I want to take issue with a post on this blog. In “Telling the Truth, Part 3” (posted 4-30), I think the writer missed the real point here.
Okay, disclaimer: the writer was me. And it’s not that I exactly disagree with what I said. It’s just that when I wrote the post, I altogether missed a different —and I have to admit, a more important — point.
I wrote about Marilee Jones, M.I.T.’s popular dean of admissions, who was recently “outed” as having faked her academic credentials more than twenty-five years ago when she first applied for her entry-level job at M.I.T. I didn’t come right out and say it, but the point I seemed to be aiming at was an Aesop’s moral perhaps something like this: “It’s better to tell the truth in the first place.”
Maybe so. But there was a deeper point nagging at my brain here, and I didn’t realize what it was until I read Michael Kinsley’s perceptive editorial in this week’s Time magazine. “Instead of dumping her,” writes Kinsley, “M.I.T. might want to consider giving Jones an honorary degree,” and he makes a good case for the virtues of a meritocracy as opposed to a bureaucracy — where genuine, demonstrated value is held as more important than academic degree.
The “telling the truth” issue is a real one, but perhaps more vital here is the issue of the tyranny of the degree. In You Call the Shots, Cameron makes a compelling case for his own decision not to continue his college education, not by denigrating the value of college but by weighing it against the value of the real-world education he was getting pursuing the development and funding of his business (at the time, it was CertificateSwap.com). My own experience seconds that emotion. I’ve been editor in chief of two national business journals and have authored three books issued by major publishers—and have not even an undergraduate degree. I was too busy pursuing a career to go to college.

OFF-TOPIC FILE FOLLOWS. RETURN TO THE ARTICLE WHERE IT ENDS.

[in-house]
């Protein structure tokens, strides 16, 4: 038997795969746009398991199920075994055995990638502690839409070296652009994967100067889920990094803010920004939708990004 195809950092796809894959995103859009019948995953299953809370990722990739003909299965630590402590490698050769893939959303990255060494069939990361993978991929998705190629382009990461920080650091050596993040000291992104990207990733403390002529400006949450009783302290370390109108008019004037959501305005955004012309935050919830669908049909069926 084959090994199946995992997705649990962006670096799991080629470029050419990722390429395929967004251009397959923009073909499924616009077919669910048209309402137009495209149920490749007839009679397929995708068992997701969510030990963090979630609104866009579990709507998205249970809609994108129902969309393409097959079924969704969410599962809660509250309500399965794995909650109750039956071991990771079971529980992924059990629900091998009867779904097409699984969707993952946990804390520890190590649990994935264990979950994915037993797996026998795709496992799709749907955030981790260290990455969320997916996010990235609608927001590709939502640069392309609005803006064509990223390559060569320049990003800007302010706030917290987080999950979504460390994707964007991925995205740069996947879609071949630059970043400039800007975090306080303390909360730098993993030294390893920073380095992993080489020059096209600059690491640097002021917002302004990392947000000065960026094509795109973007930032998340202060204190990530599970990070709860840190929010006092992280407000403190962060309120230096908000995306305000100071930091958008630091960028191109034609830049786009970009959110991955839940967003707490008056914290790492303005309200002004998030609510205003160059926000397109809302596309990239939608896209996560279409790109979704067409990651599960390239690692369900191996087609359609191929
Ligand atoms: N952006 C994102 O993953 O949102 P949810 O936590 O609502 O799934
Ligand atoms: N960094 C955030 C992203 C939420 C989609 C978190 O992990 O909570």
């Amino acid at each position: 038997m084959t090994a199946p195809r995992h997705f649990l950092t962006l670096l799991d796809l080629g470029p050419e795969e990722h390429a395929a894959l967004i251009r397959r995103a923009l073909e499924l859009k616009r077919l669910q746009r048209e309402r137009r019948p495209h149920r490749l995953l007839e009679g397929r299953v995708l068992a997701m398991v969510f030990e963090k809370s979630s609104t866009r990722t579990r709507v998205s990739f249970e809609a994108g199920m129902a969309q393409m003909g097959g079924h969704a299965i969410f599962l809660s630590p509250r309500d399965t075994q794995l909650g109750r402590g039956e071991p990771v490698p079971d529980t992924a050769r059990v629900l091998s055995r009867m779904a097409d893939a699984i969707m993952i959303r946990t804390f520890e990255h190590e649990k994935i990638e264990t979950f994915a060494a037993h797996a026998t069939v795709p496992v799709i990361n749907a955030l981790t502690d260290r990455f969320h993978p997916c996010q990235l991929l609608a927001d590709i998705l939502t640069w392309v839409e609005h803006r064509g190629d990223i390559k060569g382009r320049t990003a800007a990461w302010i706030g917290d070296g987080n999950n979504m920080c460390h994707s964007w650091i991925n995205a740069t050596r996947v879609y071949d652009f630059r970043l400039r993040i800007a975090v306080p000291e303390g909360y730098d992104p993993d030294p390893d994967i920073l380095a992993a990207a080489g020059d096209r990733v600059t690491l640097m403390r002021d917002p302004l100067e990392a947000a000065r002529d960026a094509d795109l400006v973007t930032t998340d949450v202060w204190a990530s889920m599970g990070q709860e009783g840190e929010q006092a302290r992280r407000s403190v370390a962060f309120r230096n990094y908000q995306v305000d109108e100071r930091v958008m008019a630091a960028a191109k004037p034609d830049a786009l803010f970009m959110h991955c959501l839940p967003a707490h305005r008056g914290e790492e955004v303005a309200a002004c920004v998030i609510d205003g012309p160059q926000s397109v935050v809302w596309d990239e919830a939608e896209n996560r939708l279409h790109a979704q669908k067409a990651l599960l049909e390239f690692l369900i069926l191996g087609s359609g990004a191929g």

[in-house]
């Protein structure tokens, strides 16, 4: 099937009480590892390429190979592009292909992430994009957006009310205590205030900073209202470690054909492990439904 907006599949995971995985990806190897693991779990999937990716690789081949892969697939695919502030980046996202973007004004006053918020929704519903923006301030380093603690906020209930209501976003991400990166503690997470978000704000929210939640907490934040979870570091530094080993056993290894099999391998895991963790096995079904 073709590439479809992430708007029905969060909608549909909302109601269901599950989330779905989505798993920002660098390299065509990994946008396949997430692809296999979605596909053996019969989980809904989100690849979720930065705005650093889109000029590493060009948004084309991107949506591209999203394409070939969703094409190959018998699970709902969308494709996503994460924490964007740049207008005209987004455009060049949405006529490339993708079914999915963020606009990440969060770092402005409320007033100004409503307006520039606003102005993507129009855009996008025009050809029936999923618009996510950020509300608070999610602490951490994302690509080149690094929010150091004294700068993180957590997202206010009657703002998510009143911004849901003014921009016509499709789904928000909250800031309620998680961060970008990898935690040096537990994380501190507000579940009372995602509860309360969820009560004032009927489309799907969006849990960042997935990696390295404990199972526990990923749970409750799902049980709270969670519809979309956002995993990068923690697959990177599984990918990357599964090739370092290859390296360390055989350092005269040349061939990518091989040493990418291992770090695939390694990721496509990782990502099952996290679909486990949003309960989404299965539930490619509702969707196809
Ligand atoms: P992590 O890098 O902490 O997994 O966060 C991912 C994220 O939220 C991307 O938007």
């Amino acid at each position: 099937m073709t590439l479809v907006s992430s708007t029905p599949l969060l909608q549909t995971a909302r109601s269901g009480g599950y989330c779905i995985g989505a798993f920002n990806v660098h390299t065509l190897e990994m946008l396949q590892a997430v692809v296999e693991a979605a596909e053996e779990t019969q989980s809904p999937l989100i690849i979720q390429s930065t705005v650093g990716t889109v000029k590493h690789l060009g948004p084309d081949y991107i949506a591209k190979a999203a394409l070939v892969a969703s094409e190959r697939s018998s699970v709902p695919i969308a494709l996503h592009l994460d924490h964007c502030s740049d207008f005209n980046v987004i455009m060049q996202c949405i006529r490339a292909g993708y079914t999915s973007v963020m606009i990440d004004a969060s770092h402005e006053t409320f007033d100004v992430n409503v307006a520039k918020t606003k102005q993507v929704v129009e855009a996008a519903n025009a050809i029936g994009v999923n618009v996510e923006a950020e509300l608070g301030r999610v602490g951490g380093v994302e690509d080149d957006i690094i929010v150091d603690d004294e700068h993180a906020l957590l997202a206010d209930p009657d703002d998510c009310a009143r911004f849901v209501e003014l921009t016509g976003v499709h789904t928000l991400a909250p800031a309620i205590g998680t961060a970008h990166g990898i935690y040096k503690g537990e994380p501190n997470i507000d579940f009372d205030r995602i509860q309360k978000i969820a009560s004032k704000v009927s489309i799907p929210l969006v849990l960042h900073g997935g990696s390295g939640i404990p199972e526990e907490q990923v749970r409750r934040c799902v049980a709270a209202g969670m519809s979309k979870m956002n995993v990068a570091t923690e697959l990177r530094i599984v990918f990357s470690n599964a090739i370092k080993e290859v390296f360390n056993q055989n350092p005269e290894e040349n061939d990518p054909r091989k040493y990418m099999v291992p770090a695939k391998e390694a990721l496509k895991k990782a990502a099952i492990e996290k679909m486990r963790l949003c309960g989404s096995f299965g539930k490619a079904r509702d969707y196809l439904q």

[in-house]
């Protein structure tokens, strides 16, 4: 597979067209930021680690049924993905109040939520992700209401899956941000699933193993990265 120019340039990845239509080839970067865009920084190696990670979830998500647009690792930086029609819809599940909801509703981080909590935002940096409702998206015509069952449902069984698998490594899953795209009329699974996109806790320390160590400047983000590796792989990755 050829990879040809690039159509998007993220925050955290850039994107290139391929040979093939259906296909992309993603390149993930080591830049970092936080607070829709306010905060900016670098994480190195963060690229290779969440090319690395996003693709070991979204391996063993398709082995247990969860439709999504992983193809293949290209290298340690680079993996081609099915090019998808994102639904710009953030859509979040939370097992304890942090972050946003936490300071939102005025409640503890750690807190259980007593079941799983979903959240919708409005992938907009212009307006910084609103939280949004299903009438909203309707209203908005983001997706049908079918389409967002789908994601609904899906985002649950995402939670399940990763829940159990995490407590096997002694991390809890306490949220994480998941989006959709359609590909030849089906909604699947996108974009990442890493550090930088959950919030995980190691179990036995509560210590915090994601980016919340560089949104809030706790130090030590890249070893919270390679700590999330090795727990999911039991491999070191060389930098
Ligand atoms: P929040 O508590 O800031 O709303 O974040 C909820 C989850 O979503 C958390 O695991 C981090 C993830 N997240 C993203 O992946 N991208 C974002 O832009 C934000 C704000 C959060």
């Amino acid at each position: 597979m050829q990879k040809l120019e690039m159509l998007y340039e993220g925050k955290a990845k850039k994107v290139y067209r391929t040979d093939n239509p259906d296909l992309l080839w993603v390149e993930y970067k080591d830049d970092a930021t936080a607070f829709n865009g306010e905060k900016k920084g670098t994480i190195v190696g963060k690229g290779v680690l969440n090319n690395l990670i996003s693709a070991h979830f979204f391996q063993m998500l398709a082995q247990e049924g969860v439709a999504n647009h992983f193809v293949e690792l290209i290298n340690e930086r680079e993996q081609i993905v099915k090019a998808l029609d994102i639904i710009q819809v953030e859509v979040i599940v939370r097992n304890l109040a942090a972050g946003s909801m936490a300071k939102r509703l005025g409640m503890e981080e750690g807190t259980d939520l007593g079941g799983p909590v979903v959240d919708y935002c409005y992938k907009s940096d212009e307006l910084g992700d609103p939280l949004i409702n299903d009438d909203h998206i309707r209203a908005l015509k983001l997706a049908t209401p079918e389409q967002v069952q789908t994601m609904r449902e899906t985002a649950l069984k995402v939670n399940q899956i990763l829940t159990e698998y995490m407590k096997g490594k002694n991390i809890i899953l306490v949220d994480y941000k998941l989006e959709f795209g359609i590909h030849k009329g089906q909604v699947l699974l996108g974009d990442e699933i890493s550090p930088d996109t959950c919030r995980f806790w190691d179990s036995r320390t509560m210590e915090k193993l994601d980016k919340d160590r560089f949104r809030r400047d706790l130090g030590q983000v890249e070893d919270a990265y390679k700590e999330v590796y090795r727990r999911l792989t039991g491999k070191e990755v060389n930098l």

That’s not all: years earlier, when I was seventeen, some friends and I left our conventional schools and started our own high school—and although we had no accreditation of any kind, we ended up placing graduates from our school into places like Yale, Harvard and various state colleges. It’s not just Kinsley and me who question the tyranny of degrees: it was—in that case, back in the seventies—the schools themselves.
Kinsley’s point is not that we overvalue the experience of a good college education, and neither Cameron nor I make that point either. It is rather that the merits of an academic degree need to be weighed in context. And in the balance, genuine life experience often counts for more. — J.D.M.